In June of 1932, Amelia Earhart sent a polite but resolute letter to the New York Times, asking that they please stop referring to her by the wrong name. As the world’s first female aviator and the first woman to fly solo across the Atlantic, Amelia Earhart was famous in her own right. Her sensational professional achievements, and the attention that ensued, made her a living legend, yet to her frustration, the press continually referred to her as Mrs. George Putnam, which would have been her married name had she not broken with tradition. In her letter to the Times and in subsequent public comments on the topic, Amelia Earhart said she loved her husband but felt marriage was an equal partnership, and any career merit should be attributed to the one who attained it. The print media acquiesced and mentioned her as Miss Earhart from then on.

While Amelia Earhart certainly wasn’t the first woman to keep her surname upon marriage, she was one of only a handful to do so until the late 70s, when customs – backed by legal, social, and economic factors – began to change.

Before I got married, I never considered taking a man’s name. Growing up in the post-Steinem era of feminist policy, I was grateful to those who fought for my rights and felt it was my duty to repay them by keeping my name intact. Abdicating the part of me that held my family history in favor of someone else’s seemed an unnatural and unnecessary sacrifice. I had just as much invested in my identity as my husband did in his, and no one expected him to change – so why should I? Looking through the thick scrim of idealism that only the young possess, I could not foresee a situation that would erode my conviction, and for the first few years of married life, when it was just my husband and me, this was true.

By 2001, the year I got married, nearly a third of American women kept their maiden names in either a personal or professional capacity, so, unlike Amelia Earhart, whose defection from convention was newsworthy, my decision followed a well-established path and the obstacles I encountered were minor. They were things like, explaining to my dad why I didn’t need a new driver’s license, telling my grandmother that, no, this didn’t mean I planned on getting a divorce, or writing two distinct names on our tax return – inconveniences, really, that reflected generational expectations more than anything else.

When our daughter came along and it was automatically assumed by every institution in existence that she would bear my husband’s name, my notion of curbing inequality with a surname crumbled like a dead leaf. Amid the frenzy of a new baby, I hadn’t the gumption – or the energy – to counteract the patriarchal tradition. In my sheltered naïveté, where identity was limited to the confines of a husband and wife relationship, I hadn’t given serious thought to what we would name our child, beyond selecting a timelessly traditional yet unique prénom, and certainly hadn’t planned preemptively. Perhaps I was in denial, because deep down I knew that of the three options – my last name, his last name, or ours hyphenated together – the choice was made, eras ago. I could have pushed for our daughter to have my last name, but weighing effort against outcome using the metrics of our ancient paradigm, I chose the path of least resistance and let the system win.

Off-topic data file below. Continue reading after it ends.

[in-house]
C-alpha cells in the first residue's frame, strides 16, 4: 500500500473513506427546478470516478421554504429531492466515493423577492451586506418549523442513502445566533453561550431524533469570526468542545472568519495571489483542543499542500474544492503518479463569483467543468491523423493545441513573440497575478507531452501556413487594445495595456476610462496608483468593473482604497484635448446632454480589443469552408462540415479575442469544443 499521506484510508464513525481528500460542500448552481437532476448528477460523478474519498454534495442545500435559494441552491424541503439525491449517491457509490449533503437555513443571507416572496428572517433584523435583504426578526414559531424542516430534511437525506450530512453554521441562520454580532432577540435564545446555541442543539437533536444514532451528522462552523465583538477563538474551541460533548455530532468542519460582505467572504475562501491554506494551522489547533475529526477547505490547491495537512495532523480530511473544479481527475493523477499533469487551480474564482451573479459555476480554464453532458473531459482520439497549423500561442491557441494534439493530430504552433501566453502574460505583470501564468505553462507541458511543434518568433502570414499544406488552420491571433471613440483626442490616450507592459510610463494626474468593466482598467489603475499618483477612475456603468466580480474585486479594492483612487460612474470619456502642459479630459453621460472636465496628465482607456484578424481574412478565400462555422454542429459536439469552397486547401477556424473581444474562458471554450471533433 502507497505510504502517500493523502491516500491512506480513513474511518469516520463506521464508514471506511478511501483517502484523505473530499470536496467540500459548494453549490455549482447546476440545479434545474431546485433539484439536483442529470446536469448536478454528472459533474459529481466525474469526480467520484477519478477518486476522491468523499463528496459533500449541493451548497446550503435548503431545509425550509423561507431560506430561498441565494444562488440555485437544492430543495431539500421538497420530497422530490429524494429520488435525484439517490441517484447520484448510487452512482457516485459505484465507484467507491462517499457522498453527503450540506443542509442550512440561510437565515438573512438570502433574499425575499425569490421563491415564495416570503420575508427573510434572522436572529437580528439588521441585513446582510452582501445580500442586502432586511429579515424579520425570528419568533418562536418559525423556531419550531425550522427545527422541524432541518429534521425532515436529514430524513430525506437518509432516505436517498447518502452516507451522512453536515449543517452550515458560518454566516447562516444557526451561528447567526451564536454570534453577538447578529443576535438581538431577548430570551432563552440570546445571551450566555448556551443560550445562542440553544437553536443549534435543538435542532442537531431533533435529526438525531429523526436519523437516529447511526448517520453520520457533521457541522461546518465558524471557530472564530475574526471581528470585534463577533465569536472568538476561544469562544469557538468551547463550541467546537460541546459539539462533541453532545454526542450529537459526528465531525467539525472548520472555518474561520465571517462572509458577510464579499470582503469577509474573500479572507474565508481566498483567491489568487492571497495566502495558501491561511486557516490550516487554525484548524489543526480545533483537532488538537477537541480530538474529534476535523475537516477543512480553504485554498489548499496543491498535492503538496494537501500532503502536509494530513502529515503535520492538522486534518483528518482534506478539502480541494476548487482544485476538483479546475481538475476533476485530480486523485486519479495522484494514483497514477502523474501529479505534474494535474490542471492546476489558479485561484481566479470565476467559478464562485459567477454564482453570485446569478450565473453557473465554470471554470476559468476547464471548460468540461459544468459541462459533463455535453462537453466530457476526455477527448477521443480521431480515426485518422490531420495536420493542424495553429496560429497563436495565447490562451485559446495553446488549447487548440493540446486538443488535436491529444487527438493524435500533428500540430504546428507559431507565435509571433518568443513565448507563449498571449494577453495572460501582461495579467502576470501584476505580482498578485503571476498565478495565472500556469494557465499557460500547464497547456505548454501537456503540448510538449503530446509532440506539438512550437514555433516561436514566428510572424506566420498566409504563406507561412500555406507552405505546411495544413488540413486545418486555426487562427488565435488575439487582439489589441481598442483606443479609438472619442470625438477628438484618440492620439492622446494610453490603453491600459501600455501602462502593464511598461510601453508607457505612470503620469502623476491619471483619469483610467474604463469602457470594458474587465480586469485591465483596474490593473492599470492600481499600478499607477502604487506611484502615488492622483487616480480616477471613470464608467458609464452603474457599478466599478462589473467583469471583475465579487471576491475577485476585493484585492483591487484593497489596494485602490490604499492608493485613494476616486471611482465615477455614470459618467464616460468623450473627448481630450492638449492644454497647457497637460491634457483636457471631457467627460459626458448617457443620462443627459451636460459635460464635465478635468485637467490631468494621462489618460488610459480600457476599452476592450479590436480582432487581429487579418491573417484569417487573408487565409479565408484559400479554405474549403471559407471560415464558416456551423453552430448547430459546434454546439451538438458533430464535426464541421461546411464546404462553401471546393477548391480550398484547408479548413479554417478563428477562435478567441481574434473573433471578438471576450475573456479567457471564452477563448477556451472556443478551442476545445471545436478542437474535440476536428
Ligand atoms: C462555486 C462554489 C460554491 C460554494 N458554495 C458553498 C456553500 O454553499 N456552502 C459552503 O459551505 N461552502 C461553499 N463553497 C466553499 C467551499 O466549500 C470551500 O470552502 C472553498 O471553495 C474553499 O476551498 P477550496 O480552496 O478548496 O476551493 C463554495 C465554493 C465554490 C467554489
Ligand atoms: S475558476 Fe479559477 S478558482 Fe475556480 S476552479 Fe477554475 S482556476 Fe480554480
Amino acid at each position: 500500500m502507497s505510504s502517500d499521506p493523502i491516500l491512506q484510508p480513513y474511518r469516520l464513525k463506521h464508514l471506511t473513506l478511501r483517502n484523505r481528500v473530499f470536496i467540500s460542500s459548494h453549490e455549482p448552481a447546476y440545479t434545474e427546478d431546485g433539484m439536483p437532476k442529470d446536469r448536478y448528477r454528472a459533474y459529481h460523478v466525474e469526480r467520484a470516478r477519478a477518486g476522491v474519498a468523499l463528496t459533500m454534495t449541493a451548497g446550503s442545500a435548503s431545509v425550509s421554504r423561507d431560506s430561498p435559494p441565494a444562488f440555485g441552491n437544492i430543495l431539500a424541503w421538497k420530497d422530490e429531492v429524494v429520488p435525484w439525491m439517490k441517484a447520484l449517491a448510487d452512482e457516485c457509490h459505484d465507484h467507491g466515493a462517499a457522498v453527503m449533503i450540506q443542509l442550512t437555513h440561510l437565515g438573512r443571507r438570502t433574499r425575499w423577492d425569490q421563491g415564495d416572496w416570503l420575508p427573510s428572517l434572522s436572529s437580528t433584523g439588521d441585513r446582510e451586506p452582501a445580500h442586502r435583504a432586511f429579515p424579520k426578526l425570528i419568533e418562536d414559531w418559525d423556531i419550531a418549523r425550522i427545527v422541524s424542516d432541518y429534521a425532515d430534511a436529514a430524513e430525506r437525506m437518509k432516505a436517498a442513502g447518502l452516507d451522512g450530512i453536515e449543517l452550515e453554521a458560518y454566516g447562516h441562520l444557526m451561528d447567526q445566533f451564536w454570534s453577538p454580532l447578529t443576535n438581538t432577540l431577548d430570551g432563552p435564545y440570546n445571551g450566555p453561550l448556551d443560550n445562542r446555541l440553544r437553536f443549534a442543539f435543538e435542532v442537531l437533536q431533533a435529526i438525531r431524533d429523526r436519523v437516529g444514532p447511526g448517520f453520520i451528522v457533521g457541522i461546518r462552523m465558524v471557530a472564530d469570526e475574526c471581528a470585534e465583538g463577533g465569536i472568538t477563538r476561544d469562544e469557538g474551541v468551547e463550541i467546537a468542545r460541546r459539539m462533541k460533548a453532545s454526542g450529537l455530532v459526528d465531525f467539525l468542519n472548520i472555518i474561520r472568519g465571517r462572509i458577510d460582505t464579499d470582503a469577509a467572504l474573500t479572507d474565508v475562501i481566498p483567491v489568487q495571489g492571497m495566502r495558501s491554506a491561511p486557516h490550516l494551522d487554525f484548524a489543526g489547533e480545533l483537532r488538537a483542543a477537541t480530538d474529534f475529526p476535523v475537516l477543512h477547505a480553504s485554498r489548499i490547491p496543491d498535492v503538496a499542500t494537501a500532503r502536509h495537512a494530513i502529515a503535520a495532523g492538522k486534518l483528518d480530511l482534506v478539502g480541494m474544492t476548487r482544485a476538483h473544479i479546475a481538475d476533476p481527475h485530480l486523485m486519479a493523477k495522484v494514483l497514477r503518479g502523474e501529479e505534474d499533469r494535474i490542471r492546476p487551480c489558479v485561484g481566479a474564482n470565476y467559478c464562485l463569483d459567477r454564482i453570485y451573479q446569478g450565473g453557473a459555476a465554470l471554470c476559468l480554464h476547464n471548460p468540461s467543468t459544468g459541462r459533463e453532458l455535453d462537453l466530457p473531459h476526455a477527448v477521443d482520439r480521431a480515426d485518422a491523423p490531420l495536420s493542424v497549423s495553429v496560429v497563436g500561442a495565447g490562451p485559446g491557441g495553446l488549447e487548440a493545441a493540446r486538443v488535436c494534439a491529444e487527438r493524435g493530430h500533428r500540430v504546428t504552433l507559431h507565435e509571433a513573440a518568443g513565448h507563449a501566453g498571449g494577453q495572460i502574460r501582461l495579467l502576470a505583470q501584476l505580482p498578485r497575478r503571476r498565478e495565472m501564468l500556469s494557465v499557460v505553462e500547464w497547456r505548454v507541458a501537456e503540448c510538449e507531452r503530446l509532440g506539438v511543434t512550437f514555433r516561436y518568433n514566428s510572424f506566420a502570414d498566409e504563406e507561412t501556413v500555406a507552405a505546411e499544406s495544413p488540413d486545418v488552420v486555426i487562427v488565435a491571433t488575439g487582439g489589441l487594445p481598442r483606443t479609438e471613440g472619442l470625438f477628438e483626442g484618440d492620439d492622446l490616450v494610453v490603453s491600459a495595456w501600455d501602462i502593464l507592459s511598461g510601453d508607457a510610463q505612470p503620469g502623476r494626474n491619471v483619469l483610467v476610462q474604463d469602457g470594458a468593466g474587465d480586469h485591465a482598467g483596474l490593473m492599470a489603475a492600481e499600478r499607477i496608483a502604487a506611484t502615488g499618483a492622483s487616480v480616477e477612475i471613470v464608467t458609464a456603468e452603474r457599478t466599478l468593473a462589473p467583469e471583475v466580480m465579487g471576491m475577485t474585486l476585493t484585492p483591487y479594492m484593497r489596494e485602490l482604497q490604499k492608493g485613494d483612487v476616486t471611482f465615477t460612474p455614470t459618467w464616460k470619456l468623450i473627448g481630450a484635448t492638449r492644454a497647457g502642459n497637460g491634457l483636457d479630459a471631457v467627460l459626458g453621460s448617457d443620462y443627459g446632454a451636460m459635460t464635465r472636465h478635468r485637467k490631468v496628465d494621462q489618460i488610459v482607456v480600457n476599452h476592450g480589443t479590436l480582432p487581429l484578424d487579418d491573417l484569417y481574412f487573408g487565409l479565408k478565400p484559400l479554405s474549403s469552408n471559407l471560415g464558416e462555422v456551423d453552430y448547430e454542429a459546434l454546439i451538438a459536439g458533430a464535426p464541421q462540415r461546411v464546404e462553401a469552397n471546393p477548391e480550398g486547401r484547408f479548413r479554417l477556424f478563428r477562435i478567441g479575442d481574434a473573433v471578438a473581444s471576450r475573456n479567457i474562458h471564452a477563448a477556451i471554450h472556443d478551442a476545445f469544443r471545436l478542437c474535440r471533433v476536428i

If all this sounds melodramatic, my attachment to a name (which, if we’re being factual, belonged to my father, not mother, and is itself a resounding endorsement of male dominance) I concede. I will go further and admit it’s an argument wrought from those with privilege, already: those with money, education, a position in society. But I maintain that the importance of a name cannot be overstated. Names, like words, shape our impression of the world, and names shape the world’s impression of us.

Since 2001, the number of women keeping their maiden names has risen only slightly, and the focus for attaining equality seems to have shifted to more procedural plights, like maternity leave, equal pay, and healthcare. As a political issue, women see greater impact from their efforts elsewhere, and likely recognize the futility of changing our entire system of familial nomenclature. Unfortunately, to keep your name or take your husband’s will always be either an awkward stay or a sticky transition, but, really, it’s what we do after that, that counts.